This is poignant – or not – when compared to other negations of exhibition.  The Met had to withdraw Picasso’s The Actor after a woman ran into it (literally ripping Picasso a new hole, ha ha).  Worse, the Met is hiding its depictions of Muhammad and deleting “Islamic” from the “Islamic Galleries.”  (Read David Shapiro’s razor-sharp response at Muse.)  If the Met can’t defend itself against clumsy visitors, at least it can try to avoid pissing off bloodthirsty Muslim extremists.  At the Met, art is concealed under duress and fear; for Tino Sehgal, it’s the anti-exhibition basis of an exhibition.  Rigorous?  Or decadent?

The empty museum isn’t the goal of the show, it’s just the means to the real goal, which is the interaction of the visitors with each other and with the space.  “Sehgal seeks to reconfigure these conditions by producing meaning and value through a transformation of actions rather than solid materials,” says the Museum.  But is that a myopic view?  Hysterical?  Art has often been exchanged as anticipated action instead of material.  Again, Sol LeWitt wall drawings…  Or an advance payment for a commissioned portrait of some old Queen or other.  How about Momus’ Stars Forever album, whereby interested parties paid Momus $1,000 to write a song about them?  Jeff Koons did, and he paid not for the song itself, but for the service of creating a song.  (And it’s a great one.)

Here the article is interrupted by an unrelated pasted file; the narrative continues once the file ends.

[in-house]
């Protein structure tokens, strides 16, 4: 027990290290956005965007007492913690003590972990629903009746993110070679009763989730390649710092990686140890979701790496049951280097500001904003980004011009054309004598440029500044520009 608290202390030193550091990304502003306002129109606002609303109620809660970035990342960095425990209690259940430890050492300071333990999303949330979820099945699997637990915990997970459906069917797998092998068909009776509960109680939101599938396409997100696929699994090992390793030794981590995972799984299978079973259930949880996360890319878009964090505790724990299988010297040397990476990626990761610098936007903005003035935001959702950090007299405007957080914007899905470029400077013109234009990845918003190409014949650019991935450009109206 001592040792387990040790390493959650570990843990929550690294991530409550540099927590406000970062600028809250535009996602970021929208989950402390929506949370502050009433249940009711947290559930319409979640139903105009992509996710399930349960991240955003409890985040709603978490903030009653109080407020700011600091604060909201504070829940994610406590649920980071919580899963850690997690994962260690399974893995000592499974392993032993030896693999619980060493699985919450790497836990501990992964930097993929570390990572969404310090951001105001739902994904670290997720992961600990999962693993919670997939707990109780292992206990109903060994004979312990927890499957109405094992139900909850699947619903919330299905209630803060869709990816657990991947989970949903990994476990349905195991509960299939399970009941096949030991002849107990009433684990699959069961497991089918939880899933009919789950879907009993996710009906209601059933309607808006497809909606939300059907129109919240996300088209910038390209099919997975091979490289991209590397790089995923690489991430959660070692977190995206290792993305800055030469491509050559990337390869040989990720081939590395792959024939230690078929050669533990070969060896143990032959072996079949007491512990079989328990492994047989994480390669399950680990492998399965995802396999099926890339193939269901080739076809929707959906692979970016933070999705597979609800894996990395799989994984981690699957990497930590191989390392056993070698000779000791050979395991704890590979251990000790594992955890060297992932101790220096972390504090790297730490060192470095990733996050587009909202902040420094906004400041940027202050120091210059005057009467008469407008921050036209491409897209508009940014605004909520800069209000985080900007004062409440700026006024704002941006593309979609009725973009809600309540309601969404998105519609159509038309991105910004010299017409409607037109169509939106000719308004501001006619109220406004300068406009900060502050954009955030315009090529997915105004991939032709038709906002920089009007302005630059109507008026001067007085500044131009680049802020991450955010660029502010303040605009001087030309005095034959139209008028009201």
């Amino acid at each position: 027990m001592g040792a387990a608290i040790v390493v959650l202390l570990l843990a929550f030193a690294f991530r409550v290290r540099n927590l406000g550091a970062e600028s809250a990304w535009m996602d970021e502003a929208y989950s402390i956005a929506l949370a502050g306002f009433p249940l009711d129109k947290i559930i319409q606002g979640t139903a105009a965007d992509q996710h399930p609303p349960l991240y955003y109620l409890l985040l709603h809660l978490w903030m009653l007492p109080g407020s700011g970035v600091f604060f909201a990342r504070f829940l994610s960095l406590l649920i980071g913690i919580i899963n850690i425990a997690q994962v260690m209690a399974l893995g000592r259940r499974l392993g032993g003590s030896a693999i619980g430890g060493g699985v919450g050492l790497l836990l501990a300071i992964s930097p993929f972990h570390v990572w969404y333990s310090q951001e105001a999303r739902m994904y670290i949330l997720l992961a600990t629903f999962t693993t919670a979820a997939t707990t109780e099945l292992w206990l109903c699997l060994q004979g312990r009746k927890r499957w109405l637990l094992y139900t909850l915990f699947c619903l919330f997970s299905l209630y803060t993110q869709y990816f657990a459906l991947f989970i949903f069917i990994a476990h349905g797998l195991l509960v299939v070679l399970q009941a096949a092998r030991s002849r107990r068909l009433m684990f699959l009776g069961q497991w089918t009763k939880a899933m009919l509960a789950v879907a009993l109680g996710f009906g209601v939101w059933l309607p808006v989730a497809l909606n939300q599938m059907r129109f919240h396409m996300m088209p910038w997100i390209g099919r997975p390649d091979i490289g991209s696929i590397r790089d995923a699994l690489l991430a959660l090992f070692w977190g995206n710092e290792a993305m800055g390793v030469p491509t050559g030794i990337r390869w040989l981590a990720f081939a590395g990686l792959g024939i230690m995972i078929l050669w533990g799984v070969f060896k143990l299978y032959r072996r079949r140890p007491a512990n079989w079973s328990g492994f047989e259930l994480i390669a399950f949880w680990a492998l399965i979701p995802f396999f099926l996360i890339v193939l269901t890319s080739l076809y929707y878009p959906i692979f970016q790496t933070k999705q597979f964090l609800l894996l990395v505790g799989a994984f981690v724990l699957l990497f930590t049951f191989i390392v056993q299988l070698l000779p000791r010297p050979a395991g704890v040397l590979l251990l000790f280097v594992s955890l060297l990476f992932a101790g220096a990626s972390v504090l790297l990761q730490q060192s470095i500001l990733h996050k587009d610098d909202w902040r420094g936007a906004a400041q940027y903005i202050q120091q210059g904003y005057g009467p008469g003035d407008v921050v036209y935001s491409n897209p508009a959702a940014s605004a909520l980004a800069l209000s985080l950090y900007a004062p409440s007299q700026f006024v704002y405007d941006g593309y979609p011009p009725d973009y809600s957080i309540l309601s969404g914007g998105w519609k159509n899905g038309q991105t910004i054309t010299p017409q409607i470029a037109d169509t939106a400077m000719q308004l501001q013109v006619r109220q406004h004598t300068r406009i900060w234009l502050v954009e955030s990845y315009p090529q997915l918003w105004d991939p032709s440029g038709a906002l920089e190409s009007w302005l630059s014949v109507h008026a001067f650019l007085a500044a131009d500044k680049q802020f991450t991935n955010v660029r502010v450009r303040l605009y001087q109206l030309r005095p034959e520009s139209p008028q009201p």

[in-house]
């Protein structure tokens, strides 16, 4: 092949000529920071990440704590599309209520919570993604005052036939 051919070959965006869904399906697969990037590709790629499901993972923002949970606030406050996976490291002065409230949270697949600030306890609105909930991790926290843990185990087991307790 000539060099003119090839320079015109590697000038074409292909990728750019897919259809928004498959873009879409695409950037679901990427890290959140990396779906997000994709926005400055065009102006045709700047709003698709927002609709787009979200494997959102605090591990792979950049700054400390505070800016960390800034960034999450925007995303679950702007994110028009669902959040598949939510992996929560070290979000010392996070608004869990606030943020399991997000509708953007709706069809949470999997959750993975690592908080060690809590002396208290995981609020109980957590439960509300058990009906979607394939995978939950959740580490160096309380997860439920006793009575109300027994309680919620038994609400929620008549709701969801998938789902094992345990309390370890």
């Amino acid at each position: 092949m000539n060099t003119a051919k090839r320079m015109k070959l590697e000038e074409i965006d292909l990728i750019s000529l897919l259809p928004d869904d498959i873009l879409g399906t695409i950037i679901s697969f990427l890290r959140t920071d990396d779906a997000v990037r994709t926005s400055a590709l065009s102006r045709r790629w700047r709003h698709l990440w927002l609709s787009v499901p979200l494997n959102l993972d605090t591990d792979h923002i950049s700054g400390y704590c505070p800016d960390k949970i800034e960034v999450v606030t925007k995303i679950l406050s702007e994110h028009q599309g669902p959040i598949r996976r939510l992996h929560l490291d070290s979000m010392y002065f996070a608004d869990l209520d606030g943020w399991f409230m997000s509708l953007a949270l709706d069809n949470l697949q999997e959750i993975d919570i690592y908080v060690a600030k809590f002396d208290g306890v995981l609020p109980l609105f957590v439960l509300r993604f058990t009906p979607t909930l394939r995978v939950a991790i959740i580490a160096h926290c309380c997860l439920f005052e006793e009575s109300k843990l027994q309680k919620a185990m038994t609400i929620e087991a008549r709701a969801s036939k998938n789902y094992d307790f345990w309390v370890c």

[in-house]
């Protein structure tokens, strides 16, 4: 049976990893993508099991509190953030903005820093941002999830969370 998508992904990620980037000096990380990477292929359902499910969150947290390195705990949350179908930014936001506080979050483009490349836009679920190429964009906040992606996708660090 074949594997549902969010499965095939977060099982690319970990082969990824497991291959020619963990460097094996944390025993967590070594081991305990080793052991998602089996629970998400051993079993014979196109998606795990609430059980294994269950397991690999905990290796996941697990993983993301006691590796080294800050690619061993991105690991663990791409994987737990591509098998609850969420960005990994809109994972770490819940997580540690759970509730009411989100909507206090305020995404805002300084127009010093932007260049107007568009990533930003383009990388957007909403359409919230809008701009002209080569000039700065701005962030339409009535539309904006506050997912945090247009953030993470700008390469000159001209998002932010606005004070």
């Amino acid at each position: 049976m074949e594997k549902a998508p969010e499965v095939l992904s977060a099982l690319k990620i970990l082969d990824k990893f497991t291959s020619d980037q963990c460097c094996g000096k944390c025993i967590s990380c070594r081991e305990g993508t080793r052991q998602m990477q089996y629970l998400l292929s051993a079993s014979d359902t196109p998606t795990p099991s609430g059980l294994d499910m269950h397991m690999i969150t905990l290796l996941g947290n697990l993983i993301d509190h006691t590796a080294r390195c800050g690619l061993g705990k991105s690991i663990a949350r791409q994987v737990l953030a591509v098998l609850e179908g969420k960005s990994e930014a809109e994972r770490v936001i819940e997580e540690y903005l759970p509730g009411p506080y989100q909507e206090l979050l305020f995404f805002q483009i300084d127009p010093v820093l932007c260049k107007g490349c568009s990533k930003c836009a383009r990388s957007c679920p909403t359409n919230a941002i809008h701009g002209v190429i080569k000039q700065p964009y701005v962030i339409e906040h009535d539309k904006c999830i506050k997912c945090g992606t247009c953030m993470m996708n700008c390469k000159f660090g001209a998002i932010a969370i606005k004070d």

Breakfast of Chomp-ions

From the Gugg: “a visitor is no longer only a passive spectator, but one who bears a responsibility to shape and at times to even contribute to the actual realization of the piece. The work may ask visitors what they think, but, more importantly, it underscores an individual’s own agency in the museum environment.”  In other words, we won’t have to stand there all day looking at some crusty old painting, or cumbersome sculpture made by some dead guy.  We will be the art! Us!  I’d better order some teeth whitener!

Spencer Tunick

After all, people are more valuable than art.  That’s why I’ll hang in a museum when I’m dead, and my bedroom will be Landmarked, like Benjamin Franklin’s phantom house by Robert Venturi.  Guggenheim also says that Tino Sehgal “considers visual art to be a microcosm of our economic reality, as both center on identical conditions: the production of goods and their subsequent circulation.” Is that accurate? What kind of goods? I am no Ben Bernanke, but I always thought the mercantile economy operates on mass manufacturing, while art is commonly a distinct one-of-a-kind. Art is more like luxury goods, right? And that’s not really a microcosm of anything, just a mirror of conspicuous consumption. I think McDonald’s burgers or Chevy trucks would be more of a microcosm.  -The End.

Robert Venturi

UPDATE 02-10-2010: I finally saw the show. It was incredible! I plan to post something later this week about my trip.